By BRUCE DENNILL
Showcasing the dancers from the National School of the Arts, Dance Spectrum “Epiphany” plays at the Lesedi Theatre from 19 – 21 August. The work includes neo-classical ballet, contemporary, Afro-Fusion and Spanish and sees the versatility of the NSA dancers well displayed. internationally acclaimed France-based Vincent Sekwati Koko Mantsoe has created a work called Liling for the learners.
Liling refers in a literal sense to the interwoven nature of the lining of fabric. Is the work “only” conceptual, in that you want to express how different threads interacting are stronger or more useful together than they are alone, or is there a greater culture significance you want to place in the spotlight (for example, how much richer a community can be when it comprises people of different types, with different strengths).
Ideally, Liling tries to address the interwoven treads, creating a more ritualistic journey as a community, including the power, the simplicity, the unevenness, and the balanced or unbalanced process. It looks at the contradiction of different energy that has been created by interwoven threads. And yes, there is the strength that has been created by different cultural backgrounds.
As a teacher, have you created this work with the development of certain specific skills and movements in mind for the learners – ie people younger than and not as experienced as yourself? And what is your preference in providing a challenge for these up-and-coming talents – do you want to push them hard to expand their capacity or help them to refine what they are able to do at their current level of learning?
As a teacher, choreographer and a performer, I believe that my work has a specific element of the cultural and spiritual. The philosophy of how I teach comes from a traditional background, and by implementing other forms of movements, it allows the learners to broaden their technical skill and spiritual senses. My teaching aims to push the boundaries, so that the learner’s capacity can grow to the maximum, to refine, as well as to challenge the idea of how to interpret the movement. This, of course, won’t come easy, as the physical and mental expectations are high, but it is open to any dancer who is open to this new form.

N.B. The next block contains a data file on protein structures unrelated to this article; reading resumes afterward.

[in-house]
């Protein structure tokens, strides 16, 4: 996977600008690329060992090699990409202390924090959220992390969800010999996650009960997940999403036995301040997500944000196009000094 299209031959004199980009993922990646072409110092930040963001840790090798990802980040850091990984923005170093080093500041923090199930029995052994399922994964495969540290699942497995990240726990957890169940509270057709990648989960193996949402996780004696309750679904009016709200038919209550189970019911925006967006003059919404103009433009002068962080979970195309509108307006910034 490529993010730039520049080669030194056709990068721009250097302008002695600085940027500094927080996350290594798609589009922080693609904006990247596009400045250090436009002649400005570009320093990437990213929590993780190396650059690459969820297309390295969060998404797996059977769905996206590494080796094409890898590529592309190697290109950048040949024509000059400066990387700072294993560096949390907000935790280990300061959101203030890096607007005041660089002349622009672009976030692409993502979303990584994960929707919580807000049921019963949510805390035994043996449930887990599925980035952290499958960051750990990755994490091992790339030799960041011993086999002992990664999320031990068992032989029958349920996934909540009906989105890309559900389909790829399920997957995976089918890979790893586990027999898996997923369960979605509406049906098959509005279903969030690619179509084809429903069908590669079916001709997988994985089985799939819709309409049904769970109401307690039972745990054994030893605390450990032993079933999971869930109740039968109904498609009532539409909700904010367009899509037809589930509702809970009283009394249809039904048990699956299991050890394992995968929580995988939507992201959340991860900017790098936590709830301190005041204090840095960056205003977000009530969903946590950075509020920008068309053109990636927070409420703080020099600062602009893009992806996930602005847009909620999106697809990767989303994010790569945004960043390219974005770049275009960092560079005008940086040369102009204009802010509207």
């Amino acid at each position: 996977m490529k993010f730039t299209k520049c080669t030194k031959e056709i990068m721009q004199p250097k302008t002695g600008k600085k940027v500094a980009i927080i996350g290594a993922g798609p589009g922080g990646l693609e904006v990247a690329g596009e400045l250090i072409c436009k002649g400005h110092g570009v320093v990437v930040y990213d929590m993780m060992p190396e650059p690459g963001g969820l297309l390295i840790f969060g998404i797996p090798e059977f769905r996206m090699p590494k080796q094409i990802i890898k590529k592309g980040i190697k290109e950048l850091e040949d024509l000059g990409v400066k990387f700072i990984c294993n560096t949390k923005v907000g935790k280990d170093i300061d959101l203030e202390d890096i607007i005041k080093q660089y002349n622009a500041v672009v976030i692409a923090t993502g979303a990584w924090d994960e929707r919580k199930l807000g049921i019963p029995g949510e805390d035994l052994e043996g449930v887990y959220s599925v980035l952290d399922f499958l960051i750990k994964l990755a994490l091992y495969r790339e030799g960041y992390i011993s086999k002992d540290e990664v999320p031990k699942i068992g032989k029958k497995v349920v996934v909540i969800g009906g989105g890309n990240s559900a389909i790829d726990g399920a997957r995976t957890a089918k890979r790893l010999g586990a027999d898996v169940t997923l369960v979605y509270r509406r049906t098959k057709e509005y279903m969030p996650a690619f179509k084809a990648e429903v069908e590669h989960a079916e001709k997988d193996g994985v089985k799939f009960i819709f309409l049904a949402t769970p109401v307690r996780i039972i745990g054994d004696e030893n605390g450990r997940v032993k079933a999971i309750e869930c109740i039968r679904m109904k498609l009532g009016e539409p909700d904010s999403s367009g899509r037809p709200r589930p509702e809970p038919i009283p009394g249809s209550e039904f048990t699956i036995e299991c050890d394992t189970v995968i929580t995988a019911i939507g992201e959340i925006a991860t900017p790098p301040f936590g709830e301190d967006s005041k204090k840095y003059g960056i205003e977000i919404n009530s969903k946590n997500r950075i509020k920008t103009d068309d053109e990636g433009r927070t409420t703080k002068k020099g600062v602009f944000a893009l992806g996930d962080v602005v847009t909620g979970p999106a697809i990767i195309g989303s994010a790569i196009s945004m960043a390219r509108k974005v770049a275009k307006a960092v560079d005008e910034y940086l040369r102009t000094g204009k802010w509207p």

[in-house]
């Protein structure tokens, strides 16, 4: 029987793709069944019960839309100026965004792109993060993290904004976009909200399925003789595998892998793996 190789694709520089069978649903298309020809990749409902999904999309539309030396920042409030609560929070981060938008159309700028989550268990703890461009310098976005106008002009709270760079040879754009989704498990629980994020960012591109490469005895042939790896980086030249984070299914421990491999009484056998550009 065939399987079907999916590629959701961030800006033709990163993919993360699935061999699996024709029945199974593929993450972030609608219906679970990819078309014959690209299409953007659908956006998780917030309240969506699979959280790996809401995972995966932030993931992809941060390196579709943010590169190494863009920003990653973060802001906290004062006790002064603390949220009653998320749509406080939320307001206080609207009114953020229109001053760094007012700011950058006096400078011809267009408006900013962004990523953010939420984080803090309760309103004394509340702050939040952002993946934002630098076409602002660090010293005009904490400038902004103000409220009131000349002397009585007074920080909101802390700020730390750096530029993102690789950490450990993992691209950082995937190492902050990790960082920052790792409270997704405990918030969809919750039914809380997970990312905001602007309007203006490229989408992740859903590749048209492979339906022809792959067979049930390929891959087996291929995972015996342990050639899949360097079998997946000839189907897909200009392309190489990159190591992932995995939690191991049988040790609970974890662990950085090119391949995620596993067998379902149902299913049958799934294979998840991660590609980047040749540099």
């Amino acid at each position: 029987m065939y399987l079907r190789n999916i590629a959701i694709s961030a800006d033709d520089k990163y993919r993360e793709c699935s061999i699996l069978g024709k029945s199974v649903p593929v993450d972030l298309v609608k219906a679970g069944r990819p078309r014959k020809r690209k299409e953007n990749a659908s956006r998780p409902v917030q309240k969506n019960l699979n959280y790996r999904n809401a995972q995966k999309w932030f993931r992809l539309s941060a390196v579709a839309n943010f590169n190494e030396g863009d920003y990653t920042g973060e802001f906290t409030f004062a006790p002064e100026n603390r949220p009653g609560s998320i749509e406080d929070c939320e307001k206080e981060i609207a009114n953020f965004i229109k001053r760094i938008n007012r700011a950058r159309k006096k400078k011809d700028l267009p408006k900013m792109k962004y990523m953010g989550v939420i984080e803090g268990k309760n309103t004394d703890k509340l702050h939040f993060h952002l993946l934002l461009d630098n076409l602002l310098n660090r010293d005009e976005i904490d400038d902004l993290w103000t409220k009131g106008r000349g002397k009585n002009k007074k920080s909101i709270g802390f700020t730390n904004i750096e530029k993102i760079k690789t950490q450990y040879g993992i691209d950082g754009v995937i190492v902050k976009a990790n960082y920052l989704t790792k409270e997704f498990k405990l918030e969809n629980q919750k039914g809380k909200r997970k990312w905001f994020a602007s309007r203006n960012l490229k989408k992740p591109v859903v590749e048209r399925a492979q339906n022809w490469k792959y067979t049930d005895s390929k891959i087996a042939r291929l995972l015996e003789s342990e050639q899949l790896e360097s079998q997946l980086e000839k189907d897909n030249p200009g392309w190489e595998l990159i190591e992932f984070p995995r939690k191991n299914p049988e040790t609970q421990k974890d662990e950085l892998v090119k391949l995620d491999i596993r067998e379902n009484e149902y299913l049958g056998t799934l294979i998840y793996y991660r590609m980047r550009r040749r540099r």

As a South African working a lot in France and incorporating Western, African and Asian elements into your style, what are your feelings on needing to tell culture- or community-centred stories through dance (where that is required – e.g. by funders or sponsors wanting to focus on specific themes)?
I believe that cultural preservation in the 21st Century is vital in how we tell our own stories in our own way. For as long as I can remember, even living in France and Europe now, there has been a different perception in how ‘African’ dance should look or not look, and funding somehow came into play where we artists compromised our artistic values and ideas. I took a different route where I believed and believe that my traditional and cultural background, with the influence of other movement styles, is best served in a way that allows the integrity of the work to be more appreciated globally.
You’re a fantastic ambassador for South African dance around the world. For learners watching your career with interest and wanting to work in different contexts, what would you suggest they focus and work especially hard on – outside of the physical conditioning and talent required up front?
The beauty of art is that an artist can take a path, but the path should be the correct one, to respect the form or art, to respect another artistic path – even if the path may not be what you prefer – to let your ego be your enemy, and to be passionate. Don’t be distracted. If needed, recharge, find what drives your path, and don’t force yourself Enjoy your art and, of course, work, work, work!